# Kerr solution as complex transformation

1. Jan 6, 2008

### dpidt

I've been reading Ray D'Inverno's book about general relativity, and when he derives the Kerr metric he uses a trick with a complex transformation. I can follow the derivation, but I have no clue why it works. Anyone care to explain?

The derivation is:

They start with schwarzchild in Eddington-finklestein coordinates and use a null basis:

$$g^{a b} = l^a n^b + n^a l^b - m^a \overline{m}^b - \overline{m}^a m^b$$

where

$$l^a = \delta^a_1$$
$$n^a = -\delta^a_0 - \frac 1 2 [1-m(r^{-1}+\overline{r}^{-1})]\delta^a_1$$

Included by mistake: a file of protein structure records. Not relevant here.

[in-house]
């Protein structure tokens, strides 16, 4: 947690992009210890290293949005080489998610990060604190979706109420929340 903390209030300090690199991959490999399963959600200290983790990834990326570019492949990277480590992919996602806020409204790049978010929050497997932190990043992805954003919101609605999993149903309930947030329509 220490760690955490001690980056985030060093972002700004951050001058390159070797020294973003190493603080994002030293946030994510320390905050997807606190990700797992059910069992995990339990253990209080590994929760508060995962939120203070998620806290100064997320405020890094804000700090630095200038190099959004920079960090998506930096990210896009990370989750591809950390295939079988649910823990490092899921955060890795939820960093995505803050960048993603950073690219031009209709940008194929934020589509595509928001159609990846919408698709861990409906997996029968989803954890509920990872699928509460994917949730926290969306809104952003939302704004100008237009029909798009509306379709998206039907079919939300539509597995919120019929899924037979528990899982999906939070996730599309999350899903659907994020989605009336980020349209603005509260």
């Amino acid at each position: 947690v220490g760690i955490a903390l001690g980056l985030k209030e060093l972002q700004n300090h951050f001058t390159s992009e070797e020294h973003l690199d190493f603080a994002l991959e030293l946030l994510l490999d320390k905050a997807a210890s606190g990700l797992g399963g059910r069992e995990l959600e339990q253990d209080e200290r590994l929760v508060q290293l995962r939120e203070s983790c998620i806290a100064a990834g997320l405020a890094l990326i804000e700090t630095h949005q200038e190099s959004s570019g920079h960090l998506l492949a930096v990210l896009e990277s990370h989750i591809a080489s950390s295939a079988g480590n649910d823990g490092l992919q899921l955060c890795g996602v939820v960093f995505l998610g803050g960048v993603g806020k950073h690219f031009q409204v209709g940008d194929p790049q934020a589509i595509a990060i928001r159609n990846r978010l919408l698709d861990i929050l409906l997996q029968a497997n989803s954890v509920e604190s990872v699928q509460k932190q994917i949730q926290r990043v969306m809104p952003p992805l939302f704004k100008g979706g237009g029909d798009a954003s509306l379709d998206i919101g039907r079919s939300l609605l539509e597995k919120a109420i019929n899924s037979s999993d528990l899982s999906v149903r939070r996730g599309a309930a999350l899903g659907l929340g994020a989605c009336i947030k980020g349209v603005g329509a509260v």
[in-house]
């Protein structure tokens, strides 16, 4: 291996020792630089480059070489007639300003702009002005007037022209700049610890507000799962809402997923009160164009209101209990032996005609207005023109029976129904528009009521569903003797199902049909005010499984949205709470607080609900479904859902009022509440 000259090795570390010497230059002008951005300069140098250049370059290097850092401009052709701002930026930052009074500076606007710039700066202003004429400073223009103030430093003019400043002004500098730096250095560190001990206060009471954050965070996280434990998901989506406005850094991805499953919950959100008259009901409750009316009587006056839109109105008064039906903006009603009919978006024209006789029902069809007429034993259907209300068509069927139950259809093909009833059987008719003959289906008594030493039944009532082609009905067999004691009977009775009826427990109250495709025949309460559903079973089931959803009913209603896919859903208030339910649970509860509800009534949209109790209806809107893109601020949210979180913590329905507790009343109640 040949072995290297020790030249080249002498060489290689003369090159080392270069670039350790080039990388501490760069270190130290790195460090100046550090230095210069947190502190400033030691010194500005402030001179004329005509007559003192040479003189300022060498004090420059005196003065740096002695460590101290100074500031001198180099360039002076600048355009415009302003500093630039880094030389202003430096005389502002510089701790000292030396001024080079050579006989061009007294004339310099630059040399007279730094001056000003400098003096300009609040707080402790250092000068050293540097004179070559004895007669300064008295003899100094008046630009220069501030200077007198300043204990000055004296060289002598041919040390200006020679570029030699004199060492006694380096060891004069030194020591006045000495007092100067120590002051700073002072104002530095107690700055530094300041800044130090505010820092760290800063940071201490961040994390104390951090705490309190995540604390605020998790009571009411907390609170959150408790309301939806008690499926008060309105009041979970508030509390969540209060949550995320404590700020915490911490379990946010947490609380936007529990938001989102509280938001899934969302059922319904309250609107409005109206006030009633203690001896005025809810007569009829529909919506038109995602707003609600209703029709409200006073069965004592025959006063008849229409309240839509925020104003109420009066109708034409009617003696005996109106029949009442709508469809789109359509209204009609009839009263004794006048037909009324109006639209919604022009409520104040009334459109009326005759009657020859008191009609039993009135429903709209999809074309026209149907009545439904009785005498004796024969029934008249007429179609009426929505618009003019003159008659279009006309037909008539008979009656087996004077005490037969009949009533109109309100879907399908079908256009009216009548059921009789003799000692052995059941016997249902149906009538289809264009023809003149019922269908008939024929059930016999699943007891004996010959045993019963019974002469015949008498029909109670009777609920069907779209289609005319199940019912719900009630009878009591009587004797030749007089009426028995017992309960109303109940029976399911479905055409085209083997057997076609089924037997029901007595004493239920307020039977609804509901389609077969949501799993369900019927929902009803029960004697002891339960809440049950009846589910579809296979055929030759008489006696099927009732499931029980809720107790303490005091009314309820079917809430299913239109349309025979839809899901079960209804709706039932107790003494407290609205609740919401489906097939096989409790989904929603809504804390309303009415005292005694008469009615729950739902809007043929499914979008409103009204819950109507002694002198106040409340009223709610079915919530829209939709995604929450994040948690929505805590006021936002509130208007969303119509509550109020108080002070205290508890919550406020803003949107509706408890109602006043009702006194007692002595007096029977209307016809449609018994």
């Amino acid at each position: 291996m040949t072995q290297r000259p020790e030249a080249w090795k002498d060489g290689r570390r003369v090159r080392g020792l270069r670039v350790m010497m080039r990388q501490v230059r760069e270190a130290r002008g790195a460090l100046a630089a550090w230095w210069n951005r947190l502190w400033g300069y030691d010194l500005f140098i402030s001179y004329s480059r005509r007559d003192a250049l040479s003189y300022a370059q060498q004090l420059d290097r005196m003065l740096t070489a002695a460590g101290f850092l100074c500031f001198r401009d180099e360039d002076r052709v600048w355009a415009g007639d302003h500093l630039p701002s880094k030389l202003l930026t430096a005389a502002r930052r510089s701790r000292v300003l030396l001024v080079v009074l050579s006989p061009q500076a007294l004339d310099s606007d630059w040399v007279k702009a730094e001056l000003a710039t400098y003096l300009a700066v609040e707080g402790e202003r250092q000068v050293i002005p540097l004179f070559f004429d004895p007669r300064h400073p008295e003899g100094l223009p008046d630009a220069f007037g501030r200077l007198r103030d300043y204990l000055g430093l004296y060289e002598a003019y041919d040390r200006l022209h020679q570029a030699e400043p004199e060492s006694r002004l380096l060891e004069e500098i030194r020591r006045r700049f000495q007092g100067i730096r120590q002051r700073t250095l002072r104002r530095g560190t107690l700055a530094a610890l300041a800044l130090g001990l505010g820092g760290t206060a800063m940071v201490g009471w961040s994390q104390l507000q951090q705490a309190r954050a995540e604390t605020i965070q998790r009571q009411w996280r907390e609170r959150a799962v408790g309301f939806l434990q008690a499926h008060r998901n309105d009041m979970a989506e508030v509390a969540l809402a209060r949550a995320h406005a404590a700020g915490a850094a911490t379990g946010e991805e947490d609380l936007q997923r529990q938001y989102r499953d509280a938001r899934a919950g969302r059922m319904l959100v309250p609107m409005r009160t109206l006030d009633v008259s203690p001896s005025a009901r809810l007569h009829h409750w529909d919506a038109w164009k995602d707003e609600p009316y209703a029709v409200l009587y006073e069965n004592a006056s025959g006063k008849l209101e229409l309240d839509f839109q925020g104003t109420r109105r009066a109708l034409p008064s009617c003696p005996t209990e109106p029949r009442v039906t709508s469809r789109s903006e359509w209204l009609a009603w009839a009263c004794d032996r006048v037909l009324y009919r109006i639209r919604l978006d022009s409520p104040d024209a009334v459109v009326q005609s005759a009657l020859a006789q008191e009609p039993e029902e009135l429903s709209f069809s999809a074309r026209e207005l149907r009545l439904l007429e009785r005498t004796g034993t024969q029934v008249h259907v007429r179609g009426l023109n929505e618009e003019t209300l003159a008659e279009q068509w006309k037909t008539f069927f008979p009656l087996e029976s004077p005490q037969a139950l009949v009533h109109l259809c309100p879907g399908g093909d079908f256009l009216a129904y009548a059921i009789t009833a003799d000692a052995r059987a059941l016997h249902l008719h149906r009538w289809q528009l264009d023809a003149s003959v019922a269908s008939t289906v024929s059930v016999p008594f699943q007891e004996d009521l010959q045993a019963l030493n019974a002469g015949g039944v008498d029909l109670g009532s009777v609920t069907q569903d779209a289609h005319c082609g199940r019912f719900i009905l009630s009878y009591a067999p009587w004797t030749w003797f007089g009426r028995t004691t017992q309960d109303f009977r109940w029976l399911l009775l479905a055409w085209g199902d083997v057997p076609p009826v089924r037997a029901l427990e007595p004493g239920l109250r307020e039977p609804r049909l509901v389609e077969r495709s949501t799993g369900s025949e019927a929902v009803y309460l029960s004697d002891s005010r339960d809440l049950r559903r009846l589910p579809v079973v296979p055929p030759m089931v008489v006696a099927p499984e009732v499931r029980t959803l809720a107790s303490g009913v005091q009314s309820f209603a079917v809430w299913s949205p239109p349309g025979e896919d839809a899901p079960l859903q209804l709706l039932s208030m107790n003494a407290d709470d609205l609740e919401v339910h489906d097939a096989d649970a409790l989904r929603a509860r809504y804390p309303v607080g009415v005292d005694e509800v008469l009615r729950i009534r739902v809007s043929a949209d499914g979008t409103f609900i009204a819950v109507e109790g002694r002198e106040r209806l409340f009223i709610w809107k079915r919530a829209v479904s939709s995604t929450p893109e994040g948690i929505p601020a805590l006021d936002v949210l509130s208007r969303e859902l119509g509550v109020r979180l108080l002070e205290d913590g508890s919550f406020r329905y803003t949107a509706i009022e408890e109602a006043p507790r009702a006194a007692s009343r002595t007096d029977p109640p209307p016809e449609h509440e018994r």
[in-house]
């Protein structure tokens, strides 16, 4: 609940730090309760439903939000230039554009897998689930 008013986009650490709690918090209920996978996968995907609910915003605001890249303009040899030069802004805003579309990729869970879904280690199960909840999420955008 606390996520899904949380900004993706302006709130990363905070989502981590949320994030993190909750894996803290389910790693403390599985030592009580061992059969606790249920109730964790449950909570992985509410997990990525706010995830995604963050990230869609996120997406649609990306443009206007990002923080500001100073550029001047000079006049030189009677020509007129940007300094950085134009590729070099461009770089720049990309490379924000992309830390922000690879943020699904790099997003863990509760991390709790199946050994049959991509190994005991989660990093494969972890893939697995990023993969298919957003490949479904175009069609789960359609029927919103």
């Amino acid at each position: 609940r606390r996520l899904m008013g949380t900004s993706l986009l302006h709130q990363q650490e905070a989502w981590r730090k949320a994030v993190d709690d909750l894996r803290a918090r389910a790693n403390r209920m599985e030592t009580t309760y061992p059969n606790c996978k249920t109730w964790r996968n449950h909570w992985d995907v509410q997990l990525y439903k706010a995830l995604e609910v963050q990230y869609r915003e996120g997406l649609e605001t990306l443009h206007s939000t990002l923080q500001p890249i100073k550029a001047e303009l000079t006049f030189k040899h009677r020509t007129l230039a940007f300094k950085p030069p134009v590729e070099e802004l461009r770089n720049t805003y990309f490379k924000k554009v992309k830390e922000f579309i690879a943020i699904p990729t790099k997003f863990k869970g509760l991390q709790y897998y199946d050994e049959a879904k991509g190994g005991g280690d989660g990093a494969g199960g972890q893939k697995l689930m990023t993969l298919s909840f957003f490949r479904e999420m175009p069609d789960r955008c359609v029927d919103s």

$$m^a = \frac 1 {\sqrt{2} \overline{r}} (\delta^a_2 + \frac i {sin\theta} \delta^a_3)$$
$$\delta^a_0 = \partial_v$$
$$\delta^a_1 = \partial_r$$
$$\delta^a_2 = \partial_{theta}$$
$$\delta^a_3 = \partial_{phi}$$

Then they transform
$$v' = v + i a cos\theta$$
$$r' = r + i a cos\theta$$

and end up with:

$$l^a = \delta^a_1$$
$$n^a = -\delta^a_0 - \frac 1 2 (1 - \frac {2 m r'} {r'^2 + a^2 cos^2 \theta})\delta^a_1$$
$$m^a = \frac 1 {\sqrt{2} (r'+i a cos \theta)} (-i a sin \theta (\delta^a_0 + \delta^a_1) + \delta^a_2 + \frac i {sin\theta} \delta^a_3)$$

Then they use

$$g^{a b} = l^a n^b + n^a l^b - m^a \overline{m}^b - \overline{m}^a m^b$$

to get the Kerr metric.

2. Jan 7, 2008

### George Jones

Staff Emeritus
Chris Hillman referred to this derivation as "rather mysterious," and he gives a few more details. See posts #4 and #5 in this thread.